Public Assets Institute > Policy Areas > Family Economic Security > Jobs increase, but educational and digital divides persist

Jobs increase, but educational and digital divides persist

f1-mjb087Unemployment rates in New England are mostly lower than in the U.S. as a whole. But job growth in the region is mixed. This year through September, Vermont saw a 1.2 percent increase in private sector jobs—the same as the national average. Massachusetts and New Hampshire have been adding jobs faster than the U.S. And the remaining New England states have lagged behind the national rate.t1-mjb087




Poverty and schoolingf2-mjb087
Education plays a big role in the likelihood of being poor. While all educational groups saw a drop in the poverty rate from 2014, Vermonters who did not graduate from high school were more than twice as likely to live in poverty in 2015 as those with a diploma. And those who did not go on to college saw higher rates than those who finished some college. Of Vermonters with college degrees, only 3.8 percent lived in poverty.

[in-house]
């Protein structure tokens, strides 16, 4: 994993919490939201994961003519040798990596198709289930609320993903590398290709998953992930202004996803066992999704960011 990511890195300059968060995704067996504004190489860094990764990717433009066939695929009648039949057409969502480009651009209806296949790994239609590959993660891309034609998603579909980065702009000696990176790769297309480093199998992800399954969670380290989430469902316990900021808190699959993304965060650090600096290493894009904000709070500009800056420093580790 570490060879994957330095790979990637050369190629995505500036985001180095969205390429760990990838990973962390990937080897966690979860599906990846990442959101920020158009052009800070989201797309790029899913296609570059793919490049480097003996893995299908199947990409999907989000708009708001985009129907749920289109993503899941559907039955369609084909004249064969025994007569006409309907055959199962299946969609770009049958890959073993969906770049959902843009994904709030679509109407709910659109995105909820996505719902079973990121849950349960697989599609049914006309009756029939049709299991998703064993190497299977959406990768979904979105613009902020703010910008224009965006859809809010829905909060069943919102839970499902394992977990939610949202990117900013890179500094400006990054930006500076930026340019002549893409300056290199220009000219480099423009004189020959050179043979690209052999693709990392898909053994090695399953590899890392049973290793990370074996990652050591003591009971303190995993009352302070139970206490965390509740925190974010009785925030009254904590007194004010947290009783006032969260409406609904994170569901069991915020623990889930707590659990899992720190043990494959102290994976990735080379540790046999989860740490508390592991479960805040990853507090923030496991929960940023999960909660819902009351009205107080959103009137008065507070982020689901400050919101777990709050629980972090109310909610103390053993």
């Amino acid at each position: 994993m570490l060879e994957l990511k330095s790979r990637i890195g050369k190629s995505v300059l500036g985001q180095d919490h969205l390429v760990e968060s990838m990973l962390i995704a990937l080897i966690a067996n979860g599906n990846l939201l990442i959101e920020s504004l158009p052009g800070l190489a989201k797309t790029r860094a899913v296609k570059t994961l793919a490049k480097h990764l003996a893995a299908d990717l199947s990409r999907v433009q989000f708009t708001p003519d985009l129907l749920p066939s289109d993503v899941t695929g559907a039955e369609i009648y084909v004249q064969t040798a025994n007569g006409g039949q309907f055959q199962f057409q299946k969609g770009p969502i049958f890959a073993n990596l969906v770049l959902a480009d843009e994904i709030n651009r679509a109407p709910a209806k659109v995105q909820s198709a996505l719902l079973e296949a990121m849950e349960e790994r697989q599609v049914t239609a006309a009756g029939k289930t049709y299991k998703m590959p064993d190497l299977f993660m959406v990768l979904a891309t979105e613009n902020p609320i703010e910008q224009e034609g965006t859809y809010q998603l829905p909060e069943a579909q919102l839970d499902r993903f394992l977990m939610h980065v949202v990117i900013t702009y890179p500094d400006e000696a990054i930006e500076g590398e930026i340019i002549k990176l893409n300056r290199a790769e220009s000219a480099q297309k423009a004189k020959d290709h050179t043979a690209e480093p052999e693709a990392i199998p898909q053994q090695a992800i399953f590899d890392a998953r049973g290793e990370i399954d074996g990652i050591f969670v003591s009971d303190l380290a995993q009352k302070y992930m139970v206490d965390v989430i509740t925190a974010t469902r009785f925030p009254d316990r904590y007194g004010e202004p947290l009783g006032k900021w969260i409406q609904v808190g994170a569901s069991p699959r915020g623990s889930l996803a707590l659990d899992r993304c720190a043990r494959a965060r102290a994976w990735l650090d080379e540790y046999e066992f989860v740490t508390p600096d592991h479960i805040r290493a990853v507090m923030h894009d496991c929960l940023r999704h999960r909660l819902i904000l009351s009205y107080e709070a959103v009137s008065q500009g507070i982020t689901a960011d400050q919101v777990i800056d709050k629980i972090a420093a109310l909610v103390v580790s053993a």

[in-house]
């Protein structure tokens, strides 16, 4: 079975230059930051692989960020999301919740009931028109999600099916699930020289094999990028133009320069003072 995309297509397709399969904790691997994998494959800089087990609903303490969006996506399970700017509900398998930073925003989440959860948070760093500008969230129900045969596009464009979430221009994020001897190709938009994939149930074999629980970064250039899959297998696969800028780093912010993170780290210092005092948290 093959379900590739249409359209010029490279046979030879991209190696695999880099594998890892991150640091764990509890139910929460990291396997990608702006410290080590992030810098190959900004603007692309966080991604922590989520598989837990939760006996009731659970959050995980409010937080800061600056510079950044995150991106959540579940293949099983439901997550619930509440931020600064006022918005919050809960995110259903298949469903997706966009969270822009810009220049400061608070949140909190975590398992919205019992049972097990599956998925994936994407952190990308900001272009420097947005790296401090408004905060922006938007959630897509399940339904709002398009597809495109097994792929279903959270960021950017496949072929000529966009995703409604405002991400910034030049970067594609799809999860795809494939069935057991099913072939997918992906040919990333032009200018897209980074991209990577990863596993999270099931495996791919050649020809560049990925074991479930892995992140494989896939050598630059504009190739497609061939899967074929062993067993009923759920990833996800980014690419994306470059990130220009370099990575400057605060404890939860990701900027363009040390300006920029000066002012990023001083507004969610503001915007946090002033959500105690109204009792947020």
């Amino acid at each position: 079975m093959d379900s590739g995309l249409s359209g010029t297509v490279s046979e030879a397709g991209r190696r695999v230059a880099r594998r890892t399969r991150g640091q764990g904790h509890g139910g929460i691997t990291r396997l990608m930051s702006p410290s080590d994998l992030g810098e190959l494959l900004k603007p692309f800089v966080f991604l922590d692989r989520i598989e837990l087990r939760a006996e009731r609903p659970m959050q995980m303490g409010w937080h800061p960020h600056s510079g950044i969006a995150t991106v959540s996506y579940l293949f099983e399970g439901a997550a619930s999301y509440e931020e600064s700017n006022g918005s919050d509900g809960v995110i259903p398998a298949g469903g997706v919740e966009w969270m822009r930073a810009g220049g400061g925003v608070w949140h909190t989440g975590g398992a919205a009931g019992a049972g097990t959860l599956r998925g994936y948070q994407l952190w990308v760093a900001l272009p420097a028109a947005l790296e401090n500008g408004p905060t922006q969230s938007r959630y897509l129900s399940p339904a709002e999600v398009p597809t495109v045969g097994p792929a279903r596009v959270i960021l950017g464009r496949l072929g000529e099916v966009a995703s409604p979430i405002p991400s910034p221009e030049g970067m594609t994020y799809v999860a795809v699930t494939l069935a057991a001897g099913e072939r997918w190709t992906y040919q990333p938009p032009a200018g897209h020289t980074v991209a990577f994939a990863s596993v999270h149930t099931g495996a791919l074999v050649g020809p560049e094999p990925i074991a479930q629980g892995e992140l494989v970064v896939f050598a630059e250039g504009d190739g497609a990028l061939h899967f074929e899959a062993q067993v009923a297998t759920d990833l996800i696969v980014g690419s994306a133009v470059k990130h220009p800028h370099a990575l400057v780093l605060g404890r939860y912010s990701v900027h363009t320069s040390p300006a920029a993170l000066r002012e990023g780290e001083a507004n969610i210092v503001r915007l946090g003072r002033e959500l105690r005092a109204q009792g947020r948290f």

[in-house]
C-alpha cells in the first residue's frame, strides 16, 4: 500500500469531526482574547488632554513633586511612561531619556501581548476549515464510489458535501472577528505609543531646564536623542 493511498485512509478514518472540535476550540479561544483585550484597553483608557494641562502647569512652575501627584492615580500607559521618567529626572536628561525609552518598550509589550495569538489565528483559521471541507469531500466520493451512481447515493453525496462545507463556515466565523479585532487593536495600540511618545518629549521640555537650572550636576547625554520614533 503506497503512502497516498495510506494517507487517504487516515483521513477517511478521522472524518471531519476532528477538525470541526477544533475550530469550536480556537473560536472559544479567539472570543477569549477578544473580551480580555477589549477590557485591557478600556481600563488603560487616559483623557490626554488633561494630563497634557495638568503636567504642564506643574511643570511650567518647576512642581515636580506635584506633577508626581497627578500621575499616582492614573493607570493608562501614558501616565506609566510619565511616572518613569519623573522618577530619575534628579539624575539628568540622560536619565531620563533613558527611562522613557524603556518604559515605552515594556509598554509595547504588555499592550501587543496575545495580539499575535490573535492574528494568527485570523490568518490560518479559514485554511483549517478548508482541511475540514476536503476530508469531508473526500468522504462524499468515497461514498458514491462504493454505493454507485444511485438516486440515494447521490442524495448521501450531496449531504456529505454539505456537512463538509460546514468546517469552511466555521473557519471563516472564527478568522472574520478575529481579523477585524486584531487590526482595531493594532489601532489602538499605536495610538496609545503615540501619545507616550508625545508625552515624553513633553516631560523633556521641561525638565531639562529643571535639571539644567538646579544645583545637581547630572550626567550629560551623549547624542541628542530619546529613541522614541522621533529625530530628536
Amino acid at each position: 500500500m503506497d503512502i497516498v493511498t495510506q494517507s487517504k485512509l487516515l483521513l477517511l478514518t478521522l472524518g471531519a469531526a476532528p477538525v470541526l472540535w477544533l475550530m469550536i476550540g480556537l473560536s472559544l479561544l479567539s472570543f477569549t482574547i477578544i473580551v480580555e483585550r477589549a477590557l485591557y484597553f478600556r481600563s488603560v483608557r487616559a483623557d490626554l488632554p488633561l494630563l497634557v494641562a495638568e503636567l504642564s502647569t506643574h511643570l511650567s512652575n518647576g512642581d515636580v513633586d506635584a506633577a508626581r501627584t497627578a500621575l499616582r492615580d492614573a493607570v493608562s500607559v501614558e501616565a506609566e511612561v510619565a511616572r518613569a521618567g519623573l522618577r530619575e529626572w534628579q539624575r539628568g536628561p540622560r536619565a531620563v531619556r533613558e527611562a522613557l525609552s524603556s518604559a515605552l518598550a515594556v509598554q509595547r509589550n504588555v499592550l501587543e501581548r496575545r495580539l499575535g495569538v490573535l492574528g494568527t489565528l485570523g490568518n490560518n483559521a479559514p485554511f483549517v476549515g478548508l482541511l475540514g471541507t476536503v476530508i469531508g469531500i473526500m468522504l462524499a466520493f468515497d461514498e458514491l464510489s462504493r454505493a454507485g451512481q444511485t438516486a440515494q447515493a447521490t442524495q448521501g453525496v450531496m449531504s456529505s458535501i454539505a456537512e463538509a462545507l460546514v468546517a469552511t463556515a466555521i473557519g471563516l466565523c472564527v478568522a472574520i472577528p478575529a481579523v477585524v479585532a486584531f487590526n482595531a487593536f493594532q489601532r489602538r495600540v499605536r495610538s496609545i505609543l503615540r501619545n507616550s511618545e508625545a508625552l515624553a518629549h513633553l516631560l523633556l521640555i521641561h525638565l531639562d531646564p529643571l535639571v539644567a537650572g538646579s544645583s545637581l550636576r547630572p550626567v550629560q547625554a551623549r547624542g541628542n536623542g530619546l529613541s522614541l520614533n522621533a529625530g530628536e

Income and Internetf3-mjb087
Vermont has an ambitious goal to provide high-speed broadband Internet service everywhere in the state by 2024. But to get people online, access also needs to be affordable. New Census data show that nearly half of low-income households in Vermont do not have an Internet service provider. In households with annual incomes between $20,000 and $75,000, one quarter have no service. Fewer than 1 percent of Vermont households have dial-up service only.

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